The carbon footprint, in carbon dioxide equivalent, of sending an email message, has been estimated at 0.3 gCO2e for a spam email, 4 gCO2e for a "proper email", and 50 gCO2e for an "email with long and tiresome attachment that you have to read". These figures have been repeated in the media many times, even recently in 2018, in 2017, etc., and implied to mean that it is climate-conscious to avoid sending too many emails. Indeed, with these figures, an average 121 emails per day would amount to 176 kgCO2e/year, which is certainly not negligible. My question is whether these figures are accurate (in 2020).
The figures seem to come from the 2010 book How Bad Are Bananas? The carbon footprint of everything by Mike Berners-Lee. I found them in the book, but no info about how they were computed, except a mention of research by McAfee without a specific source. I think it is probably this 2009 report, which does have the 0.3 gCO2e figure for a spam email, and a figure of 131 kgCO2/year in email-related emissions for the average business email user. But there is little information there about how the statistics were computed.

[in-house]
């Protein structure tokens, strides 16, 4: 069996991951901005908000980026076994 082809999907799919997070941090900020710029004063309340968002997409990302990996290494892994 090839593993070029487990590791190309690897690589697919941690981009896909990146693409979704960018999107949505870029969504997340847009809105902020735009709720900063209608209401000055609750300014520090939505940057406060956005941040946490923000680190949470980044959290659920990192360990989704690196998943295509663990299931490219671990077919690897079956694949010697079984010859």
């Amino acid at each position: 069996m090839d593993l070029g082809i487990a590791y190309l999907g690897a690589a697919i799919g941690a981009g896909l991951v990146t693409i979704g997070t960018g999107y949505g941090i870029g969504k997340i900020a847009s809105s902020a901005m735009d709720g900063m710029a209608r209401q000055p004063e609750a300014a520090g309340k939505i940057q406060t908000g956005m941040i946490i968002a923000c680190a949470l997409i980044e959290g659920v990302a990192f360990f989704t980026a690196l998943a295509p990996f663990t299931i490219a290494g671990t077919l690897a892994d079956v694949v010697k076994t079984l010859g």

My reason to doubt this is that watching Netflix was more recently estimated (in 2020) to have a 28-47 gCO2e footprint for half an hour. Even taking the lower value, this would mean that a "proper email" would have the same emissions as 4 minutes of watching Netflix, and a spam would correspond to 20 seconds of Netflix. This is weird to me, as Netflix does seem to require much more bandwidth, computation power on the server and client, storage, etc. One explanation for why the email estimate seems high may be that the carbon footprint of network transfer has steadily decreased since 2009-2010: see this study Figure 3 for instance.
So I am wondering whether these estimations have been updated or refuted since 2009-2010. Looking online, I haven't been able to find anything that revisited or contradicted these statistics.